Japan bullet trains phase out snack carts between Tokyo and Osaka

Passengers aboard Japan’s high-speed bullet trains have traditionally taken pleasure in requesting coffee, ice cream, or pre-packaged meals from attendants who traverse the train with a snack trolley. They relish these delectable offerings while seeing prominent locations like Mount Fuji as they swiftly glide by.

However, due to an impending manpower crisis and a growing tendency for individuals to purchase food prior to boarding trains, the provision of on-board snack cart services between Tokyo and Osaka will cease operations on October 31st.

On August 8th, Central Japan Railway announced its decision to gradually discontinue the renowned on-board snack cart services. These services involve uniformed vendors who sell beverages and light refreshments, navigating the train’s aisles with their carts while respectfully bowing upon entering or exiting the carriage.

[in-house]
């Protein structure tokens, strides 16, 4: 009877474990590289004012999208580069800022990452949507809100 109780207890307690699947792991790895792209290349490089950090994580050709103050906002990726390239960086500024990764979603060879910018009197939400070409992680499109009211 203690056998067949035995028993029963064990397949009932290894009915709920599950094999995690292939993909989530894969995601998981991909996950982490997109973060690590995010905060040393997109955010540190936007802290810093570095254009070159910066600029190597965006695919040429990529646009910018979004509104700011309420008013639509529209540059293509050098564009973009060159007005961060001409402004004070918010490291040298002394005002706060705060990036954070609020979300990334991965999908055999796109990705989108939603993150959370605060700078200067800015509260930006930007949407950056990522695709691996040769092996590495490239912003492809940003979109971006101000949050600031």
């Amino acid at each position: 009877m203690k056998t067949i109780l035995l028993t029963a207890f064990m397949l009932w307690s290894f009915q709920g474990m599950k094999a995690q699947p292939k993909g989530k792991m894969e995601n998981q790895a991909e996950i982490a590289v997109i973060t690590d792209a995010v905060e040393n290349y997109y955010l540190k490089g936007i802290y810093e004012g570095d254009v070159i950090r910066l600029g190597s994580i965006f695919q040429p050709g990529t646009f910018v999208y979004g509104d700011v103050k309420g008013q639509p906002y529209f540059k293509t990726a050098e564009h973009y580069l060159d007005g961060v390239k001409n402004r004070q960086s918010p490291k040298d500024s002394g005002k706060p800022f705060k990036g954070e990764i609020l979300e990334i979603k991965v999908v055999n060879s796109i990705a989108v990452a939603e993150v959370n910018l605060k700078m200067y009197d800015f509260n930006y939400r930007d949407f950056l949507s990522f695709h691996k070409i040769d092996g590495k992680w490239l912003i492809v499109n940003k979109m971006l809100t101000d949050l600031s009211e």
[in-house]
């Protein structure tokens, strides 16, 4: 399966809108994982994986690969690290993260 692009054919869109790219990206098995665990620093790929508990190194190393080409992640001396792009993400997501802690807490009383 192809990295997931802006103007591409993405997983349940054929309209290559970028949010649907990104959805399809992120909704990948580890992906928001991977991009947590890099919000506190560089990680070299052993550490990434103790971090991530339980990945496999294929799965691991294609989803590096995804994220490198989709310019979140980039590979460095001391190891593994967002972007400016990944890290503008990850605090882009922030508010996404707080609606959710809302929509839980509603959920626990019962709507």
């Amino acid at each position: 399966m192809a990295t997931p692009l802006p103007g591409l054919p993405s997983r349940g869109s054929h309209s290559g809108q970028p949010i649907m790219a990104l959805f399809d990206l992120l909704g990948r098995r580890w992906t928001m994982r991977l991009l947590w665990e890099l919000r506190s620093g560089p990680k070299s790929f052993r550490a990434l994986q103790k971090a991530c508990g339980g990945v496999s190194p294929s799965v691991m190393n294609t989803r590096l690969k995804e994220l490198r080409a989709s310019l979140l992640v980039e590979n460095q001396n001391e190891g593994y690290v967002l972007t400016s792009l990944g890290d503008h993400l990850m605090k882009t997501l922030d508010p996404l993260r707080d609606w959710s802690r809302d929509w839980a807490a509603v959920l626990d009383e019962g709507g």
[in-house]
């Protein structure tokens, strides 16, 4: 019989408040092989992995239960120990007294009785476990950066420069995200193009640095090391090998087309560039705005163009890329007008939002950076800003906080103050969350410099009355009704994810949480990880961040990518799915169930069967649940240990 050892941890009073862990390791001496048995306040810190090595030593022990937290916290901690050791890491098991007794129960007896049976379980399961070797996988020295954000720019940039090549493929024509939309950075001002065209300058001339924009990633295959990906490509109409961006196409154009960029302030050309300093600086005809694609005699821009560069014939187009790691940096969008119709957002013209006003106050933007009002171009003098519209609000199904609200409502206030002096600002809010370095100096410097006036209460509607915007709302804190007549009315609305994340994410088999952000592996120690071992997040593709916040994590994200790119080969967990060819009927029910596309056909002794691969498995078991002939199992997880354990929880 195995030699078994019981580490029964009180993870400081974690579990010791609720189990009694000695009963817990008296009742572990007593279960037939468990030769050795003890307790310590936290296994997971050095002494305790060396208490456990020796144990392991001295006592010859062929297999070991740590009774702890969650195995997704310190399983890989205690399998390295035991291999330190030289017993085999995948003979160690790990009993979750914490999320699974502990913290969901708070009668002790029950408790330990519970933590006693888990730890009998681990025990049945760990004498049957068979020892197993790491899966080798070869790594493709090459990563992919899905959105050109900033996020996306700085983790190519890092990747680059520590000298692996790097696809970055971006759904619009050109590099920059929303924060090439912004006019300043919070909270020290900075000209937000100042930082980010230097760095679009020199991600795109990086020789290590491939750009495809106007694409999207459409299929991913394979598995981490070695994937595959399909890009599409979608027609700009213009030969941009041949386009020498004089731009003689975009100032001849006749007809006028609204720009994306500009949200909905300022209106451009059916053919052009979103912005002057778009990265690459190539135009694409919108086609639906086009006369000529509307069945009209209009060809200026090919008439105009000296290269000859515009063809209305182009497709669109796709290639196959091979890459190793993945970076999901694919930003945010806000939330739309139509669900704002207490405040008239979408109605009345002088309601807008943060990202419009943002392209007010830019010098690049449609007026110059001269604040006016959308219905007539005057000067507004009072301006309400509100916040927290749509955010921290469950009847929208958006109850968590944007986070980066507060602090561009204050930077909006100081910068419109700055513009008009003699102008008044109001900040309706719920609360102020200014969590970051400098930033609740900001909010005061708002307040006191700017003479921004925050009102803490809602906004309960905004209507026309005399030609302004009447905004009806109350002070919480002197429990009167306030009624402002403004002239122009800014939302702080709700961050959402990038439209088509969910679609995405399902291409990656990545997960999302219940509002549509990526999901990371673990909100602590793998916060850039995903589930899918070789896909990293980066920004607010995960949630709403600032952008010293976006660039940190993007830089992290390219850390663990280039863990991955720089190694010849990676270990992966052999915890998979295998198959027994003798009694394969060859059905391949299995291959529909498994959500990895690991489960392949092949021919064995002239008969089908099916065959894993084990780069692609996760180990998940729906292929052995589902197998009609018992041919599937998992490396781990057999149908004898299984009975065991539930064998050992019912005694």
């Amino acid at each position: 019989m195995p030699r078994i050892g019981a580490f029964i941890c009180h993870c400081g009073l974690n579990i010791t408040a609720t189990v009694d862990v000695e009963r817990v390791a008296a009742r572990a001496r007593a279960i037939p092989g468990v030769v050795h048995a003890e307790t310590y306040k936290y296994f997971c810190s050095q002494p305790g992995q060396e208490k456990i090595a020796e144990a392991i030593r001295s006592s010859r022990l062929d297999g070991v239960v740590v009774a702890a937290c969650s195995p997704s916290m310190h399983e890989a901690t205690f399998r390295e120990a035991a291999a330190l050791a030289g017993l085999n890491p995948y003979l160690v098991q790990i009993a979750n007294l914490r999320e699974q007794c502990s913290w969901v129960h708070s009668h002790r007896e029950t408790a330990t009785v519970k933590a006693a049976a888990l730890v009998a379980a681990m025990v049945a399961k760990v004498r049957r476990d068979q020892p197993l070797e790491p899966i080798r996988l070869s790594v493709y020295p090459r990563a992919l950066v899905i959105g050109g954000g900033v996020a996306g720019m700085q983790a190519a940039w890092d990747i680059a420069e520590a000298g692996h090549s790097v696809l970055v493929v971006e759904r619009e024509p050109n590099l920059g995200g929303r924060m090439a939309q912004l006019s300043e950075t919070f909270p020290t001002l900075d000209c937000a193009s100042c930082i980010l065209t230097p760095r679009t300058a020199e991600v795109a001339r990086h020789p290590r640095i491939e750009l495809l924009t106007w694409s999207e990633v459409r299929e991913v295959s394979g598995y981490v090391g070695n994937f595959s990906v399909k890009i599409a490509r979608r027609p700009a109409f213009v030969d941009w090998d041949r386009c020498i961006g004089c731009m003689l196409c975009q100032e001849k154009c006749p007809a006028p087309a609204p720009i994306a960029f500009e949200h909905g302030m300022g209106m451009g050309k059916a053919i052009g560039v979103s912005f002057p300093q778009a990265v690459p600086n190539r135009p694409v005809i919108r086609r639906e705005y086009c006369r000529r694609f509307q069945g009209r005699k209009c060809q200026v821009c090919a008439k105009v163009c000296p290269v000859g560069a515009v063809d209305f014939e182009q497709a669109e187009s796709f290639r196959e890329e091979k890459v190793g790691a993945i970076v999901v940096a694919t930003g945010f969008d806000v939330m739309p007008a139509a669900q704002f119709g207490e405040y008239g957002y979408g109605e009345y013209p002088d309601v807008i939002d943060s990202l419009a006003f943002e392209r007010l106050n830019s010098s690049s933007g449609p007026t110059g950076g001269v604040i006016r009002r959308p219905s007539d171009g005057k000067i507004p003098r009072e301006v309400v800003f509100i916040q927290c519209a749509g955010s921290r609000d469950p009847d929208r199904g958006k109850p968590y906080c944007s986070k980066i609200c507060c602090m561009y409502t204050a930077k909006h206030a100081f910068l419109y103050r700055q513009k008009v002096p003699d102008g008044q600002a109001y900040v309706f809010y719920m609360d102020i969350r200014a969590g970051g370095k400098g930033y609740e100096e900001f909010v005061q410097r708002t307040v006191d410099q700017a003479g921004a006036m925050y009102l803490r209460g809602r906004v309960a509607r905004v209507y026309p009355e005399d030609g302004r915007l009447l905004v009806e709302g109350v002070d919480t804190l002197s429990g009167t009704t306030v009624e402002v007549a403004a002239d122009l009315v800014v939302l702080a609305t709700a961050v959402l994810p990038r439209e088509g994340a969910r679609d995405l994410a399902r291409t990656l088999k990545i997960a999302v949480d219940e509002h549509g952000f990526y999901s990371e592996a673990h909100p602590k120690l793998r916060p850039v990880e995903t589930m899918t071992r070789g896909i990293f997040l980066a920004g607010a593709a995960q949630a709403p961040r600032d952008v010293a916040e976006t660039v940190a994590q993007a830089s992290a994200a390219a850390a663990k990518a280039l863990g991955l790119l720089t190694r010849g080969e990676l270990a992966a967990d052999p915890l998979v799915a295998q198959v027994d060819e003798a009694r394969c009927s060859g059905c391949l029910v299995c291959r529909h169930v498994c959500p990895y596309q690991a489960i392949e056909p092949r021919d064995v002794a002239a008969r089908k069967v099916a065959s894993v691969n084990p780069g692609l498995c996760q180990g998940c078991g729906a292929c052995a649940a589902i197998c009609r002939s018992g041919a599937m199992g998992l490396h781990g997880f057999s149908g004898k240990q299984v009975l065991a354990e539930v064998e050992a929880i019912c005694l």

According to a spokeswoman from the railway, the selling of snacks and food has been a longstanding feature on the Shinkansen, often known as the bullet train, since its inception in 1964, coinciding with Japan’s hosting of the inaugural Tokyo Olympics. However, the exact commencement date of the cart services remains unclear.

The internet reaction was characterized by a sense of despair, as evidenced by the trend of “Super-Cold Shinkansen Ice Cream” in fifth place on the X platform, previously referred to as Twitter. Additionally, “In-Train Service” quickly gained popularity and secured the sixth position shortly after the news.

One user expressed their recollection of consistently deriving pleasure from consuming ice cream throughout their train rides. They further recounted an instance wherein they inadvertently boarded the final train without having the opportunity to partake in this customary indulgence, but were, fortunately, able to find solace in the availability of sandwiches provided on board.

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